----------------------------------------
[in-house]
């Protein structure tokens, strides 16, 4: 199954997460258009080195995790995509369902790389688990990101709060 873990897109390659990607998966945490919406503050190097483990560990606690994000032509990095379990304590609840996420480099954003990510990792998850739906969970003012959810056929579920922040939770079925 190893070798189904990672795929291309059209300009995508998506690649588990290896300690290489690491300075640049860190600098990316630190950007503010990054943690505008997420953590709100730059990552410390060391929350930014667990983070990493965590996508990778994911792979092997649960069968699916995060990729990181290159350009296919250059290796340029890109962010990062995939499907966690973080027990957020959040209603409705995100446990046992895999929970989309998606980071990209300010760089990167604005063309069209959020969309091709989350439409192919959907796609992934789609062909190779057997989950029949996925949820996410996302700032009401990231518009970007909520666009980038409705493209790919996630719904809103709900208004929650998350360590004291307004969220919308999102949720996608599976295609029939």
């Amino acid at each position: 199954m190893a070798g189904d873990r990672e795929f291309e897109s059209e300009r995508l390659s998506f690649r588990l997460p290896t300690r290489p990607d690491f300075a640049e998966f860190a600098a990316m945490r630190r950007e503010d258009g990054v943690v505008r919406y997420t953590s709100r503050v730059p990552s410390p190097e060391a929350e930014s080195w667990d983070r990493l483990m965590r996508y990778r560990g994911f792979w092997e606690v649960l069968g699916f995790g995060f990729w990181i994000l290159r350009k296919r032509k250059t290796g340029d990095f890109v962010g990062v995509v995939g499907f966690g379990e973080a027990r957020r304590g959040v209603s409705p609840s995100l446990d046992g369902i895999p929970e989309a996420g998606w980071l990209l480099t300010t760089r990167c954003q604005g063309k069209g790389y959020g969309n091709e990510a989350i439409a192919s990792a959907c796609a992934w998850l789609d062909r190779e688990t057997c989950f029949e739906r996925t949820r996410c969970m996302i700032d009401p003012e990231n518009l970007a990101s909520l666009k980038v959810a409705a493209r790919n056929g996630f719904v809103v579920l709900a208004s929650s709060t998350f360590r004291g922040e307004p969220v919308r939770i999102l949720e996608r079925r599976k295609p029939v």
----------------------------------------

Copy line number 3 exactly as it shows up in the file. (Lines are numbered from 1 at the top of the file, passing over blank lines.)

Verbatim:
């Amino acid at each position: 199954m190893a070798g189904d873990r990672e795929f291309e897109s059209e300009r995508l390659s998506f690649r588990l997460p290896t300690r290489p990607d690491f300075a640049e998966f860190a600098a990316m945490r630190r950007e503010d258009g990054v943690v505008r919406y997420t953590s709100r503050v730059p990552s410390p190097e060391a929350e930014s080195w667990d983070r990493l483990m965590r996508y990778r560990g994911f792979w092997e606690v649960l069968g699916f995790g995060f990729w990181i994000l290159r350009k296919r032509k250059t290796g340029d990095f890109v962010g990062v995509v995939g499907f966690g379990e973080a027990r957020r304590g959040v209603s409705p609840s995100l446990d046992g369902i895999p929970e989309a996420g998606w980071l990209l480099t300010t760089r990167c954003q604005g063309k069209g790389y959020g969309n091709e990510a989350i439409a192919s990792a959907c796609a992934w998850l789609d062909r190779e688990t057997c989950f029949e739906r996925t949820r996410c969970m996302i700032d009401p003012e990231n518009l970007a990101s909520l666009k980038v959810a409705a493209r790919n056929g996630f719904v809103v579920l709900a208004s929650s709060t998350f360590r004291g922040e307004p969220v919308r939770i999102l949720e996608r079925r599976k295609p029939v």